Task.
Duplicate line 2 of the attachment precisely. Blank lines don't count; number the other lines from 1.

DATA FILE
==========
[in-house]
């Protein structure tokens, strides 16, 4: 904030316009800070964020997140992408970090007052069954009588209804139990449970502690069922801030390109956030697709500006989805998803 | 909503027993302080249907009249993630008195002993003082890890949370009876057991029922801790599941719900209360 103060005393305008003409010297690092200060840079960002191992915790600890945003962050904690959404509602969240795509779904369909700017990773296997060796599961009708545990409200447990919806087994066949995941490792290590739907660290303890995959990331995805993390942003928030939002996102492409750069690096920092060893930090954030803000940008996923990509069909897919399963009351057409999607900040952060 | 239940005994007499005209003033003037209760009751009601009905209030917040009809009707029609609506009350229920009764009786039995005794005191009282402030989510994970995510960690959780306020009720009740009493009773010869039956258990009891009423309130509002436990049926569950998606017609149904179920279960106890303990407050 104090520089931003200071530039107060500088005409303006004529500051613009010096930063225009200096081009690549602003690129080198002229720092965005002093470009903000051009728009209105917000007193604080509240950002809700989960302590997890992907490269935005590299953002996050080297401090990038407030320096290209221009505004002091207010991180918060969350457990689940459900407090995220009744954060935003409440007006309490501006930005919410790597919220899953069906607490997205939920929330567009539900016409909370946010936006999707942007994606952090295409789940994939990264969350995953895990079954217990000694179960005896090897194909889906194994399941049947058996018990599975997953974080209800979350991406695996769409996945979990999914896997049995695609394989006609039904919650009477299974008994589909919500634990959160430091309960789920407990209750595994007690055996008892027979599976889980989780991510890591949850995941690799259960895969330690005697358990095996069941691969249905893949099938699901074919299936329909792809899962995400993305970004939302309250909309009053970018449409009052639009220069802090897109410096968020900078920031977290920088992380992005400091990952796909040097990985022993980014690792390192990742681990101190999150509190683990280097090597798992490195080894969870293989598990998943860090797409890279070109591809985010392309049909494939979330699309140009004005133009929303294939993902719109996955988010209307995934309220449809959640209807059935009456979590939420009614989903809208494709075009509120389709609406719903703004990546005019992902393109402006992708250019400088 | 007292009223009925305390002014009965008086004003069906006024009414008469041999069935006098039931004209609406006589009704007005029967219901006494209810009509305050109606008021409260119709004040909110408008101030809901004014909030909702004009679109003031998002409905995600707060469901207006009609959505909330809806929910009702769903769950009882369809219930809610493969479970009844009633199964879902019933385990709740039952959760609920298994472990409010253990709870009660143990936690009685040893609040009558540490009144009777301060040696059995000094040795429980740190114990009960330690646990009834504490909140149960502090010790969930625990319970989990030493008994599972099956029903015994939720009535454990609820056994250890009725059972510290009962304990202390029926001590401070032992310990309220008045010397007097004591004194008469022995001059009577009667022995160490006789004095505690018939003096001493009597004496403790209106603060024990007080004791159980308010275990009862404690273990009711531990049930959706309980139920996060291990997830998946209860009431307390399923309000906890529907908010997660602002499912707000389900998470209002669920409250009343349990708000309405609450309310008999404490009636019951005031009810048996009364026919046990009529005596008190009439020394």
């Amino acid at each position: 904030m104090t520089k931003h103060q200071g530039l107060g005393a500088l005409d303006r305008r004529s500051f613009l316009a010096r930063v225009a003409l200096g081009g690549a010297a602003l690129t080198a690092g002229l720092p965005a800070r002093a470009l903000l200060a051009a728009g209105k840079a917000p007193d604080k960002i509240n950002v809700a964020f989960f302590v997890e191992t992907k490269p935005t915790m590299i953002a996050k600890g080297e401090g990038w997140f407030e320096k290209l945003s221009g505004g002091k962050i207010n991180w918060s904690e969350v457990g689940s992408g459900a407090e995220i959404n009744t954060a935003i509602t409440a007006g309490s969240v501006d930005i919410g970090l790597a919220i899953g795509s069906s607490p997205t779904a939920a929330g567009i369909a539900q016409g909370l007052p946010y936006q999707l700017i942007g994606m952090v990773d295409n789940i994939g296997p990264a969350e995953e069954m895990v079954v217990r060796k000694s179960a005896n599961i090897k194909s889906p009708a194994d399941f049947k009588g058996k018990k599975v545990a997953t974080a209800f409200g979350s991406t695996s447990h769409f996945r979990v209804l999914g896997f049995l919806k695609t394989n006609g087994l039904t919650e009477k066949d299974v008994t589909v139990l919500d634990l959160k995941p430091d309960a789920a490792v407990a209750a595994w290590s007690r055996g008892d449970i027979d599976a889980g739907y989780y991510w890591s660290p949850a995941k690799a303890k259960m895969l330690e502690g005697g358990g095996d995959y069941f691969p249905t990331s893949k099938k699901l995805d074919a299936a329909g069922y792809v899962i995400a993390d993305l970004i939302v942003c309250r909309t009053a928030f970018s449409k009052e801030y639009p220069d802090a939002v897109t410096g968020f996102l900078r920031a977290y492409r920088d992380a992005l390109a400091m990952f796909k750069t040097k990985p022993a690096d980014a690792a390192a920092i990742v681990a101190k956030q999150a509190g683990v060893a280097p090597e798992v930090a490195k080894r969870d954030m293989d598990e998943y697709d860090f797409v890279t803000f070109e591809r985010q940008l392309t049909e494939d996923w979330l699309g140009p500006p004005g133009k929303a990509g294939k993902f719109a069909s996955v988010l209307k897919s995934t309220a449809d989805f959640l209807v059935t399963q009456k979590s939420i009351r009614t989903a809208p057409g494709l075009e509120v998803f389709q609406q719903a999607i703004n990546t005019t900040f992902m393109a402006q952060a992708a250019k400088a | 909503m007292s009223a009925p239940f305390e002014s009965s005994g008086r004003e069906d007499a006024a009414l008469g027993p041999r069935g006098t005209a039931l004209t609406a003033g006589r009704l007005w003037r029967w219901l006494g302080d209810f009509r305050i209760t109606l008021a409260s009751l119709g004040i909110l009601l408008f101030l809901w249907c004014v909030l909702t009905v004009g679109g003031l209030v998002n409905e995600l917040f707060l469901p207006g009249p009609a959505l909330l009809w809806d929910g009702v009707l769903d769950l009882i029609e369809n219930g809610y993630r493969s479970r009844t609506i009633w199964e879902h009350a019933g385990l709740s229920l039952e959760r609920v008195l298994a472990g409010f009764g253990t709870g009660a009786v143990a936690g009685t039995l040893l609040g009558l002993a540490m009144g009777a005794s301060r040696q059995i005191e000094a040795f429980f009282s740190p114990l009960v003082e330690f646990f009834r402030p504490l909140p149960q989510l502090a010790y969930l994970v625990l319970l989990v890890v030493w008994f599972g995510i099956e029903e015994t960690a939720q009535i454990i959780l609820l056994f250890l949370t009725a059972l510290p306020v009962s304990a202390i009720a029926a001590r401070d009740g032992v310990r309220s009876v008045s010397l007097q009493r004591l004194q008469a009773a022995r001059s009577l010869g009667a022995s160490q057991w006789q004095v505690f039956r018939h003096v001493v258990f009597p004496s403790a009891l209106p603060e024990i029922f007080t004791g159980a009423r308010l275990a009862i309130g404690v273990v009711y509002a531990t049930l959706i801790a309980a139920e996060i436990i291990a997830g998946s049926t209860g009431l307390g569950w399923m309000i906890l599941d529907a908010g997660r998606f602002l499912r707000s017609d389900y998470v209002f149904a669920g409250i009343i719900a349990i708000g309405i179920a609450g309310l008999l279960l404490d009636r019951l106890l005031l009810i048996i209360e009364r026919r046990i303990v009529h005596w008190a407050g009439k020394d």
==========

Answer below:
């Protein structure tokens, strides 16, 4: 904030316009800070964020997140992408970090007052069954009588209804139990449970502690069922801030390109956030697709500006989805998803 | 909503027993302080249907009249993630008195002993003082890890949370009876057991029922801790599941719900209360 103060005393305008003409010297690092200060840079960002191992915790600890945003962050904690959404509602969240795509779904369909700017990773296997060796599961009708545990409200447990919806087994066949995941490792290590739907660290303890995959990331995805993390942003928030939002996102492409750069690096920092060893930090954030803000940008996923990509069909897919399963009351057409999607900040952060 | 239940005994007499005209003033003037209760009751009601009905209030917040009809009707029609609506009350229920009764009786039995005794005191009282402030989510994970995510960690959780306020009720009740009493009773010869039956258990009891009423309130509002436990049926569950998606017609149904179920279960106890303990407050 104090520089931003200071530039107060500088005409303006004529500051613009010096930063225009200096081009690549602003690129080198002229720092965005002093470009903000051009728009209105917000007193604080509240950002809700989960302590997890992907490269935005590299953002996050080297401090990038407030320096290209221009505004002091207010991180918060969350457990689940459900407090995220009744954060935003409440007006309490501006930005919410790597919220899953069906607490997205939920929330567009539900016409909370946010936006999707942007994606952090295409789940994939990264969350995953895990079954217990000694179960005896090897194909889906194994399941049947058996018990599975997953974080209800979350991406695996769409996945979990999914896997049995695609394989006609039904919650009477299974008994589909919500634990959160430091309960789920407990209750595994007690055996008892027979599976889980989780991510890591949850995941690799259960895969330690005697358990095996069941691969249905893949099938699901074919299936329909792809899962995400993305970004939302309250909309009053970018449409009052639009220069802090897109410096968020900078920031977290920088992380992005400091990952796909040097990985022993980014690792390192990742681990101190999150509190683990280097090597798992490195080894969870293989598990998943860090797409890279070109591809985010392309049909494939979330699309140009004005133009929303294939993902719109996955988010209307995934309220449809959640209807059935009456979590939420009614989903809208494709075009509120389709609406719903703004990546005019992902393109402006992708250019400088 | 007292009223009925305390002014009965008086004003069906006024009414008469041999069935006098039931004209609406006589009704007005029967219901006494209810009509305050109606008021409260119709004040909110408008101030809901004014909030909702004009679109003031998002409905995600707060469901207006009609959505909330809806929910009702769903769950009882369809219930809610493969479970009844009633199964879902019933385990709740039952959760609920298994472990409010253990709870009660143990936690009685040893609040009558540490009144009777301060040696059995000094040795429980740190114990009960330690646990009834504490909140149960502090010790969930625990319970989990030493008994599972099956029903015994939720009535454990609820056994250890009725059972510290009962304990202390029926001590401070032992310990309220008045010397007097004591004194008469022995001059009577009667022995160490006789004095505690018939003096001493009597004496403790209106603060024990007080004791159980308010275990009862404690273990009711531990049930959706309980139920996060291990997830998946209860009431307390399923309000906890529907908010997660602002499912707000389900998470209002669920409250009343349990708000309405609450309310008999404490009636019951005031009810048996009364026919046990009529005596008190009439020394």